Volume 19, Number 7
Experts: A Little Daubert'll Do Ya
By Andrew C. Simpson
You are preparing for a will contest-or perhaps a child custody hearing or simple slip and fall case-when your oppo- nent files a motion to exclude your expert on Daubert grounds. You sigh with irritation and put together a simple opposition; after all, Daubert is only for toxic tort cases, right?
Wrong! Do not make the mistake of thinking that Daubert applies only to limited categories of expert witnesses. The December 1, 2000, amendments to Rules 701 and 702 of the Federal Rules of Evidence (FRE) and a majority of state jurisdictions are following Daubert in one form or another. The essence of Daubert is that methods used by an expert to reach a conclusion must be reliable. And it is likely that Daubert scrutiny will be applied to any expert, even so-called lay experts such as treating physicians, if they offer opinions rather than simply recount the nature of the treatment.
Under the December 2000 amendments to the FRE, a treating physician can testify as to symptoms observed [facts] but cannot testify that those symptoms mean the patient suffered from a particular disease [opinion based upon specialized knowledge] if the opinion is unreliable. This does not mean that an expert must reach the correct result; rather, it requires that the expert must have used reliable methods to get to that result.
Daubert has changed the nature of litigation across the country, and if you do not consider how Daubert affects your case early in the process, you do a disservice to your client and could even be left without an expert at trial.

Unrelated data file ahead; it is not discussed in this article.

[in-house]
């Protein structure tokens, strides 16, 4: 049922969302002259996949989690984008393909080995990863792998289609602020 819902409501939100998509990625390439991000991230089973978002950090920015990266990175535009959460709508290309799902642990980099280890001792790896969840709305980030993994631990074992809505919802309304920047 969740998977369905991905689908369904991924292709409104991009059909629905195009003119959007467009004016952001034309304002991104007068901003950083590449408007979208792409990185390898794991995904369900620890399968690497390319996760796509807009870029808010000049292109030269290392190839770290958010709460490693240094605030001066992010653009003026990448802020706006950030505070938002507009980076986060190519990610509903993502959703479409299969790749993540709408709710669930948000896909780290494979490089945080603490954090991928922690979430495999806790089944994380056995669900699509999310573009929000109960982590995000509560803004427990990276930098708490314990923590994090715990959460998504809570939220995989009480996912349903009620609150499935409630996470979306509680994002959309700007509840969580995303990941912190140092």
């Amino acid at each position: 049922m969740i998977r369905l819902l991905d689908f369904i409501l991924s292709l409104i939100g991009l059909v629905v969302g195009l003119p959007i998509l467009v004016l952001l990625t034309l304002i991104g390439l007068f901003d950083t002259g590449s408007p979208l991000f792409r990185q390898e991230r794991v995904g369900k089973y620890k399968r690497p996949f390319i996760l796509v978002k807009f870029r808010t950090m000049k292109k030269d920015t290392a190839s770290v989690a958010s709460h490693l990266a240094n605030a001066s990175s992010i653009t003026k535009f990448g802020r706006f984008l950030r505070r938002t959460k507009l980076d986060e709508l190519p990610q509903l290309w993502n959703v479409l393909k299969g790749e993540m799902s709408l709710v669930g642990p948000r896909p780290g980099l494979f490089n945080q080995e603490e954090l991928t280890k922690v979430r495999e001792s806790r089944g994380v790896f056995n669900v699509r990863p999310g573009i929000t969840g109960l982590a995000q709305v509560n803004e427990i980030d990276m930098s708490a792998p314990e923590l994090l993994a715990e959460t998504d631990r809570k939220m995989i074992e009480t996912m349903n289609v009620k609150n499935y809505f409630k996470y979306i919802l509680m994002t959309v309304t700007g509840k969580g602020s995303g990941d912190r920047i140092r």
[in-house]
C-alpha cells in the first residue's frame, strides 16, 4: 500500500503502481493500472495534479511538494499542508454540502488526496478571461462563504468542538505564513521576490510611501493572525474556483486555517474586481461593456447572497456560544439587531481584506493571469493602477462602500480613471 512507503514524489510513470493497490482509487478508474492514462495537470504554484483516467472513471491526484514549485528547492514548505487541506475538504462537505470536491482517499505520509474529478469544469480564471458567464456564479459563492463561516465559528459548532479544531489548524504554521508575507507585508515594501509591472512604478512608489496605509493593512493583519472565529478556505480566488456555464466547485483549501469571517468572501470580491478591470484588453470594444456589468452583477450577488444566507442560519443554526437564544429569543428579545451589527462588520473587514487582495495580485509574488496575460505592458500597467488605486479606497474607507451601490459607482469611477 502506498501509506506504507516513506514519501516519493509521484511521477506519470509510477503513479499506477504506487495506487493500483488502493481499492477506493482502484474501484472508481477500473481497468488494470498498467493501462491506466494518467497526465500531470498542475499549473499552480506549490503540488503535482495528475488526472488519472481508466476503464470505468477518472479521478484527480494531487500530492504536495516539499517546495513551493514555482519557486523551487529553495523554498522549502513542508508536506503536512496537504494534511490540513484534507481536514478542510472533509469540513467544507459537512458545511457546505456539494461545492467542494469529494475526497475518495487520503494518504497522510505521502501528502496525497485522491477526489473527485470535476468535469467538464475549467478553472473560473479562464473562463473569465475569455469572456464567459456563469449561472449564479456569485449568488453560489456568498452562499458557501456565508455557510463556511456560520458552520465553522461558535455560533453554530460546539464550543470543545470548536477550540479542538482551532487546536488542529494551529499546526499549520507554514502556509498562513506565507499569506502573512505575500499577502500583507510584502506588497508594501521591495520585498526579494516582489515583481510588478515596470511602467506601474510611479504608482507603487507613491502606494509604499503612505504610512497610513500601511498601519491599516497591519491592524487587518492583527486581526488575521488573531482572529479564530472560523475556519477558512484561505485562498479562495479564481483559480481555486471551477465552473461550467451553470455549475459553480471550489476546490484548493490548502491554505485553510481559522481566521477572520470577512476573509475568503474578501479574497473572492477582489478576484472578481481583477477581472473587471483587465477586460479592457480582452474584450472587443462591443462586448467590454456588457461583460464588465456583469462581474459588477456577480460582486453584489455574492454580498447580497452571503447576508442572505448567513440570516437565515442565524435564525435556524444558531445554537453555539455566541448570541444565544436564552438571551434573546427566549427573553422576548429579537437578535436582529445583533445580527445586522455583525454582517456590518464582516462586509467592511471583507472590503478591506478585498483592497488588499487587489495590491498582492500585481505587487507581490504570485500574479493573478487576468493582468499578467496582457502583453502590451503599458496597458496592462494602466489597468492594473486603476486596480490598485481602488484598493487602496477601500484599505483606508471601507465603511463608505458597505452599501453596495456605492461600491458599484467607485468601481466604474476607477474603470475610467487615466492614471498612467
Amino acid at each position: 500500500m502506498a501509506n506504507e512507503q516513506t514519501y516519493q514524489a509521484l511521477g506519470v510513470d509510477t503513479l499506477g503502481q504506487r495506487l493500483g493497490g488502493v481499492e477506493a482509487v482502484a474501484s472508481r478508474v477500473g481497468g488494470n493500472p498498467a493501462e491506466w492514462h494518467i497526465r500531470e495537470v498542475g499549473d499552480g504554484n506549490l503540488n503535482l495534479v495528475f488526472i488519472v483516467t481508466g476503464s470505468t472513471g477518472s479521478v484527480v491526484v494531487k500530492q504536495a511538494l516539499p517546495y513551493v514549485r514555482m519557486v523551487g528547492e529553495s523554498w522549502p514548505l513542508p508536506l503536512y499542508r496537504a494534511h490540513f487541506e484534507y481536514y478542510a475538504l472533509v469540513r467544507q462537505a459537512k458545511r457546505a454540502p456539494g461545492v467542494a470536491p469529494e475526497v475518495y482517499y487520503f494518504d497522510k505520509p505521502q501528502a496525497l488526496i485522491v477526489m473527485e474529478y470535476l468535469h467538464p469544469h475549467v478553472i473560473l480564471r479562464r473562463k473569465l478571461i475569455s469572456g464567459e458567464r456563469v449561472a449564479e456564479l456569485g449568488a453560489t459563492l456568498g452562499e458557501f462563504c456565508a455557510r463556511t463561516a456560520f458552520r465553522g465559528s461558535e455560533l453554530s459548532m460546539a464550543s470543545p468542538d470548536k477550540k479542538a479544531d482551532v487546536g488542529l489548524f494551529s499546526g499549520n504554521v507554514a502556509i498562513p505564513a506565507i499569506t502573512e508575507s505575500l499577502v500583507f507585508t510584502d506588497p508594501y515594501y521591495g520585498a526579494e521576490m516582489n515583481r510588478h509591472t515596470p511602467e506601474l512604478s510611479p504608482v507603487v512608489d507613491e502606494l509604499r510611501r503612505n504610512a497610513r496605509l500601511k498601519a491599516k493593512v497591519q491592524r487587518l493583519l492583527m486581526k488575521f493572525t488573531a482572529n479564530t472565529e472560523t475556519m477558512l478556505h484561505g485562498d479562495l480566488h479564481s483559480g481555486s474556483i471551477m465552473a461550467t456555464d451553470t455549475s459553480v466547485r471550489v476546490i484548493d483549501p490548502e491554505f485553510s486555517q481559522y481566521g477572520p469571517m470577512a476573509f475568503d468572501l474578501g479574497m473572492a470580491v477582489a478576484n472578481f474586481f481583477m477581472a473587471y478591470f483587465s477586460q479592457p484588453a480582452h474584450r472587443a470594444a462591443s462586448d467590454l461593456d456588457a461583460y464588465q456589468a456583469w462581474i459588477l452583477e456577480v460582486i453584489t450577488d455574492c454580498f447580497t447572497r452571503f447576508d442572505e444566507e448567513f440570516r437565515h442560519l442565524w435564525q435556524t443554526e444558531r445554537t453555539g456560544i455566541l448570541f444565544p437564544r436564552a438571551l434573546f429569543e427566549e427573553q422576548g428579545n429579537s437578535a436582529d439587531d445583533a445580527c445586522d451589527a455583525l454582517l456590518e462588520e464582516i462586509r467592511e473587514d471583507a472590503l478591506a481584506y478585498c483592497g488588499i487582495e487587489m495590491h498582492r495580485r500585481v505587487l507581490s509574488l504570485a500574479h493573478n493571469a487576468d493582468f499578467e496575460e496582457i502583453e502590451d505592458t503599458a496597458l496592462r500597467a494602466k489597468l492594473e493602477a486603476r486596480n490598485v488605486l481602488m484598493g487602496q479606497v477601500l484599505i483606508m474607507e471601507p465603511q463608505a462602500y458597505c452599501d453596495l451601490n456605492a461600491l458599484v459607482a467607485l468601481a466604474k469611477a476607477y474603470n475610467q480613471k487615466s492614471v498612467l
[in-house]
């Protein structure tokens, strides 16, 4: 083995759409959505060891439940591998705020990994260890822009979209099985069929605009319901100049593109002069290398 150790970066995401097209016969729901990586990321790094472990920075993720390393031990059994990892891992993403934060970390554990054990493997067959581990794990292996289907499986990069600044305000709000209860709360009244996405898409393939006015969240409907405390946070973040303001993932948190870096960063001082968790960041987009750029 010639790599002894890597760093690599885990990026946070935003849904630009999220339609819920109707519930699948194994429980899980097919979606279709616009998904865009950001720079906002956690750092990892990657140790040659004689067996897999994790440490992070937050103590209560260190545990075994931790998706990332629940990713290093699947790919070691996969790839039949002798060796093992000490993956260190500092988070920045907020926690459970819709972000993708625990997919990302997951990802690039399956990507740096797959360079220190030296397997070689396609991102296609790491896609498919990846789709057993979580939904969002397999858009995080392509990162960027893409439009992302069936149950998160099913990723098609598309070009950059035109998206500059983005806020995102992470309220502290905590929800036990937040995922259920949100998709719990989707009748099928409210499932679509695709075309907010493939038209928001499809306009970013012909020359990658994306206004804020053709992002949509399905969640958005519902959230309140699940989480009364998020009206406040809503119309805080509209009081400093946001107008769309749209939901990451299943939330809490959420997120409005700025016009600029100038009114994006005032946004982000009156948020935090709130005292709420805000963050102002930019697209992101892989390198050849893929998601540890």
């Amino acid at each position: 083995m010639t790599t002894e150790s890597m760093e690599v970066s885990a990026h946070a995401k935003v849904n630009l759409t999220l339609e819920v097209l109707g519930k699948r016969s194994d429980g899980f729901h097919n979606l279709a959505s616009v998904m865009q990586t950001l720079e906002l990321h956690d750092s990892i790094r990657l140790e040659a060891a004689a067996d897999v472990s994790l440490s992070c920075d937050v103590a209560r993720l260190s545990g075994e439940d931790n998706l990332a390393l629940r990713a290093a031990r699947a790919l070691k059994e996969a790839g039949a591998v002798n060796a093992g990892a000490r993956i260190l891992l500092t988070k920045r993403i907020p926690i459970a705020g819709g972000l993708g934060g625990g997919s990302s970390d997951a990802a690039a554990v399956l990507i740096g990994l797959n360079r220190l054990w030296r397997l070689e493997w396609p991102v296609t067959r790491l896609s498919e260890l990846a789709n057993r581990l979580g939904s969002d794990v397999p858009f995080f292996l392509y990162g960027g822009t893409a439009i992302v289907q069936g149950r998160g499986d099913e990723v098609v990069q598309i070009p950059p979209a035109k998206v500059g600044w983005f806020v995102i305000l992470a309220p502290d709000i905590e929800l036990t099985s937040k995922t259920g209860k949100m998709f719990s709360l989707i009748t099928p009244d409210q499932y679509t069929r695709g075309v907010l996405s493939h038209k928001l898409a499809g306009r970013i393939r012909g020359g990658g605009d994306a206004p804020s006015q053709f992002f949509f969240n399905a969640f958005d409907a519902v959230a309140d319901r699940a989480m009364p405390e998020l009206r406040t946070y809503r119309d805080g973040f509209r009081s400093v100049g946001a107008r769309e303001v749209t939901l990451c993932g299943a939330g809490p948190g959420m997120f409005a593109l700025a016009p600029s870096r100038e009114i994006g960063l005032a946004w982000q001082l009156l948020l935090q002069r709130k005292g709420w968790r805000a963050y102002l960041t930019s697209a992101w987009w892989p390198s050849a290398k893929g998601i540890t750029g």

Picking Your Expert
All lawyers want an expert who will advance our client's position; but the Daubert era means being especially wary of the expert who "pushes the envelope." You are not doing your client any favors if your expert invites a Daubert challenge from your opponent; even if you defeat the challenge, your client will have incurred substantial additional expense. And there are hidden costs as well: The Daubert hearing can expose your expert to additional questioning (beyond her deposition), and she may be forced to disclose portions of trial strategy you had hoped to save for trial. If your expert is not following established methodology in her field; or if her conclusions seem a "stretch" given the data, consider whether you have the right expert for your case. As a general rule, the softer the science, the more important that your expert be well qualified and present a middle-of-the-road opinion.
Also consider whether your opponent's expert is likely to require you to initiate a Daubert challenge. If so, your expert will need to testify at the Daubert hearing that the opponent's methodology is flawed or unreliable. Many experts are uncomfortable rendering an opinion that criticizes a colleague, even though they are willing to offer contrary opinions. It is one thing to say, "I respectfully disagree with his conclusion," but another to say, "He did not use proper procedures to reach her conclusion." Gauge your expert's comfort level and consider switching if your first choice cannot comfortably criticize the opposing expert.
Assessing Your Opponent's Expert